Through social media, agencies can be an immediate voice of authority to news agencies and directly to the public. But to be effective, they have to build and engage their audiences before the emergency happens.
It’s no longer a surprise that more and more people get their information from social media and digital sources. It’s time agencies integrate these channels in their daily processes so they are effective when crisis communication is needed.
P. S. Try text messaging if you are involved in a large-scale emergency. Because it uses a fraction of the resources of a voice call, you may be able to get through with a text even if you can’t complete a call from your wireless phone.
> Don Kincaid: Tell me what lessons we can learn from recent events,
about how governments can better prepare to use social media in times like these?
> Erik Deckers: I think a lot of governments aren’t prepared for crisis communication.
They’re still using e-mail as a primary form of communicating with the media,
and they don’t even consider communicating with the public,
so I think that’s an overall attitude they have to overcome.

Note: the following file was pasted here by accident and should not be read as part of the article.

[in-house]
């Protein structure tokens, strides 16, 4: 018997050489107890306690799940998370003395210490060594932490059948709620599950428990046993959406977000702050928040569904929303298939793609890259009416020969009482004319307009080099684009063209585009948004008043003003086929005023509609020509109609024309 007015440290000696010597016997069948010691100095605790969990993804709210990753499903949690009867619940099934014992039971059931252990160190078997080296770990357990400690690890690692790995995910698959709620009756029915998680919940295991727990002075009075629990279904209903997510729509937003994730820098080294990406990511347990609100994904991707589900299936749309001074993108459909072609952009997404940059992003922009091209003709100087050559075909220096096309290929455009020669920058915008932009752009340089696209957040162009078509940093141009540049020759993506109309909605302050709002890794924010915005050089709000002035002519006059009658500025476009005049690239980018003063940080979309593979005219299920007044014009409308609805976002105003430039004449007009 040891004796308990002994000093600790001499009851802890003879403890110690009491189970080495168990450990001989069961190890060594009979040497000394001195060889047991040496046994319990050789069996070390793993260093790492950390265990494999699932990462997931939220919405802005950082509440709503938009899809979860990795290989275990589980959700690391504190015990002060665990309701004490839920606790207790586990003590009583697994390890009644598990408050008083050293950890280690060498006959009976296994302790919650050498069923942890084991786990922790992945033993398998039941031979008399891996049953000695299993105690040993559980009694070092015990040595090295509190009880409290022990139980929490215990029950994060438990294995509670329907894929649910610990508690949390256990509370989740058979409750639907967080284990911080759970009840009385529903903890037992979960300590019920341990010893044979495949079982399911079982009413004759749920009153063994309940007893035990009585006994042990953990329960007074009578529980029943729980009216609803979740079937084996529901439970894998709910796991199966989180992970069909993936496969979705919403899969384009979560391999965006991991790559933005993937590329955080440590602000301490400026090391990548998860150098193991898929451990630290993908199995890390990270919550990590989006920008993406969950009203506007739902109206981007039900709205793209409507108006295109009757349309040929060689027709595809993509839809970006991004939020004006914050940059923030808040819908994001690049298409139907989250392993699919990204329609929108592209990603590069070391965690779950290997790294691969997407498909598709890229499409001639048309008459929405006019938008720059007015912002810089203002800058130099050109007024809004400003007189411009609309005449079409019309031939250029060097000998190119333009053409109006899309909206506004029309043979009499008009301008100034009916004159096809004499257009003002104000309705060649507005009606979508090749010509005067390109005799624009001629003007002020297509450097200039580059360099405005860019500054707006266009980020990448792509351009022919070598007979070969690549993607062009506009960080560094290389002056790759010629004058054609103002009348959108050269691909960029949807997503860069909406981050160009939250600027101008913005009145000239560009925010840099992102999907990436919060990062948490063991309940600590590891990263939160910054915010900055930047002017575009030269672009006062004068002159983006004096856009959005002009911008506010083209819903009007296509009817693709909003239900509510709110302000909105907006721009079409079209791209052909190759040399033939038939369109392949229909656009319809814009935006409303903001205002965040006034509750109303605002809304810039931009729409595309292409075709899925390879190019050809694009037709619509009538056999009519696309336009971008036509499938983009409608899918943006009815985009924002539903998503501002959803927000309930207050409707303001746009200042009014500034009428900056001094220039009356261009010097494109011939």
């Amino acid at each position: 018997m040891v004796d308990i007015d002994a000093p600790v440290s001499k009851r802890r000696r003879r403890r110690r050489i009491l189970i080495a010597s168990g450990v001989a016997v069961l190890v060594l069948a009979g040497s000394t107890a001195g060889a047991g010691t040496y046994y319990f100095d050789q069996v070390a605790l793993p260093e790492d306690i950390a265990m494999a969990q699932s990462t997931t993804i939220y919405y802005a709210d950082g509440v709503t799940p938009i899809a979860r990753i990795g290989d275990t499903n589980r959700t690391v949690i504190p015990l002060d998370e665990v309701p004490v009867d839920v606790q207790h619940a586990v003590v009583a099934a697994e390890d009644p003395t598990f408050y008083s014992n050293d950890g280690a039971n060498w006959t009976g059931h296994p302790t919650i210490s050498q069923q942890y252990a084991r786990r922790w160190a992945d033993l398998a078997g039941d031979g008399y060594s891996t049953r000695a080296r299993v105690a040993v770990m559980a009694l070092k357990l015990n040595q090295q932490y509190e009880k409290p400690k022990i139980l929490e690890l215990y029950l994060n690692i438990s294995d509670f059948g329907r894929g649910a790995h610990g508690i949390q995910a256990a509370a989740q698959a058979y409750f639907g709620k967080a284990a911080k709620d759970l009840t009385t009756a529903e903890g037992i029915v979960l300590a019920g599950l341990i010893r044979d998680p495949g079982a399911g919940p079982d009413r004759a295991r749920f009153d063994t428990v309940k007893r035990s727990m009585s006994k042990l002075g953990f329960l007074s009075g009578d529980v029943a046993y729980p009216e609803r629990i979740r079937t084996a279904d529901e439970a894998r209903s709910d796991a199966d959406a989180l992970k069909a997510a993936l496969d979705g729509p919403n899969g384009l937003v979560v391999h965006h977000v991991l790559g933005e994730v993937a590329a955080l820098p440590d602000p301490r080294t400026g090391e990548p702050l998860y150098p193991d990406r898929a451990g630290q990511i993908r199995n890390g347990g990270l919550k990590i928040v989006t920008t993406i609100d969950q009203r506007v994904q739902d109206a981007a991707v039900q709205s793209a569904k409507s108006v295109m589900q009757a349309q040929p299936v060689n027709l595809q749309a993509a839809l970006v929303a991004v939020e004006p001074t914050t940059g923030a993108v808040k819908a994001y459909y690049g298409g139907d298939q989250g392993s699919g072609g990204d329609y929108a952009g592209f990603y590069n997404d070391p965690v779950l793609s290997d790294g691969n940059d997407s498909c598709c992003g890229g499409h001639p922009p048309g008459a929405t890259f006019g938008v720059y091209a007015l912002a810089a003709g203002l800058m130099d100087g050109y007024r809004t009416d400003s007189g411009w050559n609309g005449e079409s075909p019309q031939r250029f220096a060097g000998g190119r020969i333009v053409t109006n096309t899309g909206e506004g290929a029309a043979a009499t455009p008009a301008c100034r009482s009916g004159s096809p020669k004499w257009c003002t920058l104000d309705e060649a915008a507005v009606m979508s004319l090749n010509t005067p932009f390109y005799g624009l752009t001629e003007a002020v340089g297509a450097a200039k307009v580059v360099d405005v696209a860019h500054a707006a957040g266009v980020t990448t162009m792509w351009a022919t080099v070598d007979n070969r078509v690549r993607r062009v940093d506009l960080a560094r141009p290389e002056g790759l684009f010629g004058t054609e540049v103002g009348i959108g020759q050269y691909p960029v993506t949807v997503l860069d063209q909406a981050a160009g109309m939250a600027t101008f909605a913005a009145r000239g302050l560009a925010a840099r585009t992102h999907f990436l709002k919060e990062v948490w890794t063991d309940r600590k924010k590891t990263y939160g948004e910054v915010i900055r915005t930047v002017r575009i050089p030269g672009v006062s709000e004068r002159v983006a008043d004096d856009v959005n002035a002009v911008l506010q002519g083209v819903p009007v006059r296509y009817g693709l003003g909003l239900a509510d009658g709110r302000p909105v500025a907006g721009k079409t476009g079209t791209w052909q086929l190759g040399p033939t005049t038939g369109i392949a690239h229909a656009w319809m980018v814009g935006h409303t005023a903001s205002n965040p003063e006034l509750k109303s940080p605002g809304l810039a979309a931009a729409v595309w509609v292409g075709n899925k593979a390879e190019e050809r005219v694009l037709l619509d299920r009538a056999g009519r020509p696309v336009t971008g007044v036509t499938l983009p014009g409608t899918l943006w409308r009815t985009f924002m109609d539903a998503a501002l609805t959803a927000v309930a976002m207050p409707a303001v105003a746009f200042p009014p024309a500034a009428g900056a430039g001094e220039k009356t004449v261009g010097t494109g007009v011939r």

But then they need to actually relax a little bit,
and let some of their staff use tools like a blog, like Twitter, like Facebook.
Those three tools, I think, for any government agency, can communicate with their constituents, with the public at large, especially during a crisis.
And if they get into the habit of doing it now, when there’s nothing going on,
and they just… it’s almost like every day is a test, or simulation of some sort,
and they just put out new blog posts,
and talk about what their agencies are doing, they get on Twitter,
and meet people who they might be associated with later on, during a crisis.
If they start doing that, then the agency becomes the voice of authority during the crisis.
Otherwise, they’re too busy ‘playing catch-up’, because people like me are on Twitter,
reporting on things we see on the news, to everybody else, who’s not turned on the TV,
and the agency in question has lost all credibility, they’ve lost their expertise,
basically, their right to speak, as the authority.
Leaders look for moments to connect at every opportunity. Fort Wayne Indian Village Elementary Principal Stephany Bourne is a great example. This photo was taken at 4:30 after a student recognition ceremony for reading improvement. I was headed home after helping clean up. I walked out the door and saw her reading to the kids and engaging them in a conversation about a poem.